Welcome to the LitCharts study guide on Column McCann 's Let the Great World Spin. Created by the original team behind SparkNotes, LitCharts are the world's best literature guides.
Let the Great World Spin: Context
Let the Great World Spin: Plot Summary
Let the Great World Spin: Detailed Summary & Analysis
Let the Great World Spin: Themes
Let the Great World Spin: Quotes
Let the Great World Spin: Characters
Let the Great World Spin: Symbols
Let the Great World Spin: Theme Wheel
Brief Biography of Column McCann
Historical Context of Let the Great World Spin
Other Books Related to Let the Great World Spin
- Full Title: Let the Great World Spin
- When Written: In the years following September 11, 2001
- Where Written: New York City
- When Published: June 23, 2009
- Literary Period: 21st Century literary fiction
- Genre: Realistic fiction, poetic realism, short story sequence
- Setting: New York City in the 1970s
- Climax: Because there are so many different stories in the novel, there is not simply one traditional climax. But there are two events in particular that are especially significant to the book’s shape: the first is the tightrope walk and its eventual completion, and the second is the car accident that kills both Corrigan and Jazzlyn. Both of these moments greatly influence many of the book’s storylines, either directly or indirectly, ultimately serving as plot points around which everything else is organized.
- Antagonist: The prejudices and stereotypes that wedge themselves between fellow humans and keep them from truly connecting with one another.
- Point of View: The point of view varies in each section, variously including first person and third person omniscient narration.
Extra Credit for Let the Great World Spin
An Author’s Motivation. Let the Great World Spin is Colum McCann’s attempt to respond to and perhaps reframe the personal, national, and global grief over the attacks on the Twin Towers on September 11, 2001. When the Towers fell, McCann’s father-in-law, who worked on the fifty-ninth floor of the north tower, made it out of the building safely even as the other tower had already fallen. He walked to McCann’s apartment on Seventy-First Street—far uptown—and immediately threw away his clothes, which smelled of smoke. However, he left his shoes by the door, and they remained there until, weeks later, McCann moved them to a cupboard in his writing office, where they remained as he composed Let the Great World Spin.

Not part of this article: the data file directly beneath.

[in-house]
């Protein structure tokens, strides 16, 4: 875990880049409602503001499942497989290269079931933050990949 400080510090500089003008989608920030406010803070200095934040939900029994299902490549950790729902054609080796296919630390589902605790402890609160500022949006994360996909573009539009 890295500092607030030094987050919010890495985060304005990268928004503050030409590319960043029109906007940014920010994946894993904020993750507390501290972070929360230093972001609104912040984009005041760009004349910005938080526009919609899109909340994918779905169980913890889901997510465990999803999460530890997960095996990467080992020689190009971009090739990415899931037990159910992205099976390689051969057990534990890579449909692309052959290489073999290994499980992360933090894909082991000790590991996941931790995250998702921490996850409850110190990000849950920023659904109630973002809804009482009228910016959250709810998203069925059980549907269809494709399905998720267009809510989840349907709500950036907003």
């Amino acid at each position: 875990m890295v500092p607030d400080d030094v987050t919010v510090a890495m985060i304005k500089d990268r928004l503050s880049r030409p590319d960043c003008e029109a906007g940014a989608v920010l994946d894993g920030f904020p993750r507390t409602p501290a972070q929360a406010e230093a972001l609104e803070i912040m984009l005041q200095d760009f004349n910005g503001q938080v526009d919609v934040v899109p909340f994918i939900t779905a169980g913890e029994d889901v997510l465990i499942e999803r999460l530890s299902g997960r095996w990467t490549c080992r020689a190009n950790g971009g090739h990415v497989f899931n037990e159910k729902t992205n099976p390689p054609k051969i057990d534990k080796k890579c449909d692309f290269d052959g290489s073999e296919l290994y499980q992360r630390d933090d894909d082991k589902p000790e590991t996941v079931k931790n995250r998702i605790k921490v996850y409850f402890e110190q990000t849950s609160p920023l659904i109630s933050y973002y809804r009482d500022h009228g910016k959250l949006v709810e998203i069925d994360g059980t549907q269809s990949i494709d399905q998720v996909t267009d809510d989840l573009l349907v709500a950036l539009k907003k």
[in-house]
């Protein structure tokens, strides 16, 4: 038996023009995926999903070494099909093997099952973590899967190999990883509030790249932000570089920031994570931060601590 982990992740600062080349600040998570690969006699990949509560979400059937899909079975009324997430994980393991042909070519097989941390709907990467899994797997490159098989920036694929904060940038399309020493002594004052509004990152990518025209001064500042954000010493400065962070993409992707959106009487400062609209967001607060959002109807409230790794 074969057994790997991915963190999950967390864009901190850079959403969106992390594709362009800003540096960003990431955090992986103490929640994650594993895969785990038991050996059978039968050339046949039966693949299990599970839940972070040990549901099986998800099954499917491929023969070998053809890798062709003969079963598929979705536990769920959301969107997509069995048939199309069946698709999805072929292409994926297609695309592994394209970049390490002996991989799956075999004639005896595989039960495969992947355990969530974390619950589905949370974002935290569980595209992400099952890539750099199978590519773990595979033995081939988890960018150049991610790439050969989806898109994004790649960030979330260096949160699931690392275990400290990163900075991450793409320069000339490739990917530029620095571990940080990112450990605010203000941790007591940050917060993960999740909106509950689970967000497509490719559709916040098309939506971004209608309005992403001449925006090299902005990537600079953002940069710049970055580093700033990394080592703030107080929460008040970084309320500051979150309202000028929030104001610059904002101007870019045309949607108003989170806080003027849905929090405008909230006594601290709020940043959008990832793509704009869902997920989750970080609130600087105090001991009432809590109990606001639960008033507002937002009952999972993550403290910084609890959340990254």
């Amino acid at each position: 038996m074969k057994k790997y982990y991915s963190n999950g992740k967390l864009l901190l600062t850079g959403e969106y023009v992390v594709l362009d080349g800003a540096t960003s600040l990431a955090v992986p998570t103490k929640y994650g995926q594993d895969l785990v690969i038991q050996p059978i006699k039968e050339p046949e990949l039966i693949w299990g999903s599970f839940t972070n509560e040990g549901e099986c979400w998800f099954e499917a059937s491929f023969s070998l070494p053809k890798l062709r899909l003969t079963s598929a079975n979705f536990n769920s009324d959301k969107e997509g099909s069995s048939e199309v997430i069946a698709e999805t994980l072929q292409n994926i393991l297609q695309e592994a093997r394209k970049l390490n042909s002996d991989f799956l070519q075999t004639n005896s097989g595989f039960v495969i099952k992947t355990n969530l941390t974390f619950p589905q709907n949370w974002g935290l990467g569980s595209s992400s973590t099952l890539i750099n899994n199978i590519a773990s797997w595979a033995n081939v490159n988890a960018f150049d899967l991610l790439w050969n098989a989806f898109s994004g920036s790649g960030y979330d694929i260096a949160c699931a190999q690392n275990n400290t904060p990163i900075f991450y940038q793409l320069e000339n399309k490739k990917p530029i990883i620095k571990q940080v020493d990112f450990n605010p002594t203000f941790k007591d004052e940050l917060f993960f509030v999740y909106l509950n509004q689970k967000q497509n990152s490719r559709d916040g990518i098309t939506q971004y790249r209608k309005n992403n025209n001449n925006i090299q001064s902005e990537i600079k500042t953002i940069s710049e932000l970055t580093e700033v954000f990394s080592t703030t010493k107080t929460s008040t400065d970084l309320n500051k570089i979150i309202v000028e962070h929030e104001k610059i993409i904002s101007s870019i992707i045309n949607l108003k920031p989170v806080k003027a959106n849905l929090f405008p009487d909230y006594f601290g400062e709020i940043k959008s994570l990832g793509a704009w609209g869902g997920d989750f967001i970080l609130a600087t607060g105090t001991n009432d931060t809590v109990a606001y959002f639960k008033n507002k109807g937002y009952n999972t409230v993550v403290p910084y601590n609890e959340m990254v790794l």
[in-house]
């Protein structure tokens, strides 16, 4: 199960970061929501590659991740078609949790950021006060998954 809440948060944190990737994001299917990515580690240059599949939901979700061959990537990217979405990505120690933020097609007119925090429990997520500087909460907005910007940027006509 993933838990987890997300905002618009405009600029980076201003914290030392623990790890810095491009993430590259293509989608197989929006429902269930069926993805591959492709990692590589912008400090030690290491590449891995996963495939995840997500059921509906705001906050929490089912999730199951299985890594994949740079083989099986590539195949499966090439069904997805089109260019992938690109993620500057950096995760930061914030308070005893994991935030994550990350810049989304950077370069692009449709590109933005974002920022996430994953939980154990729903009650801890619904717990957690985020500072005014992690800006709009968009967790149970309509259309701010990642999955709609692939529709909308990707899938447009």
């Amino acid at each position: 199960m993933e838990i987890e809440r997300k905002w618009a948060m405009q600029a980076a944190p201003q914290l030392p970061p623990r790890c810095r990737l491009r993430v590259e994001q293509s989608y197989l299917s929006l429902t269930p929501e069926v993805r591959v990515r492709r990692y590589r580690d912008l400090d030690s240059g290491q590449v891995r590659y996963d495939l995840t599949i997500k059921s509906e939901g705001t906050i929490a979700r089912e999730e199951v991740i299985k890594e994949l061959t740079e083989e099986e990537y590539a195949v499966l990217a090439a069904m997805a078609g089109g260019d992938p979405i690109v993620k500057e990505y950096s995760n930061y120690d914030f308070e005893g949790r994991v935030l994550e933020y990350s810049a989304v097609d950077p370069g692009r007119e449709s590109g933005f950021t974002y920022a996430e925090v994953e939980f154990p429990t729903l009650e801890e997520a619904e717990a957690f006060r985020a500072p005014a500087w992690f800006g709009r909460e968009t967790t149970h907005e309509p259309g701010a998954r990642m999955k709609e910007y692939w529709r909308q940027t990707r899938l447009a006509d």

A Changed Ending. Colum McCann originally wanted to rewrite history with Let the Great World Spin by having the tightrope walker fall from the wire. It seemed, he thought, in keeping with the current political context of George W. Bush’s administration. However, the more he researched the walk—and the more invested he became in the way it could function within the confines of a novel—the more he found himself swept away by the lives of the people on the ground who watched the walker. When Barack Obama was elected into office, McCann decided to infuse the book with a slight sense of hope and optimism, ultimately trying to steer it “toward a point of recovery.”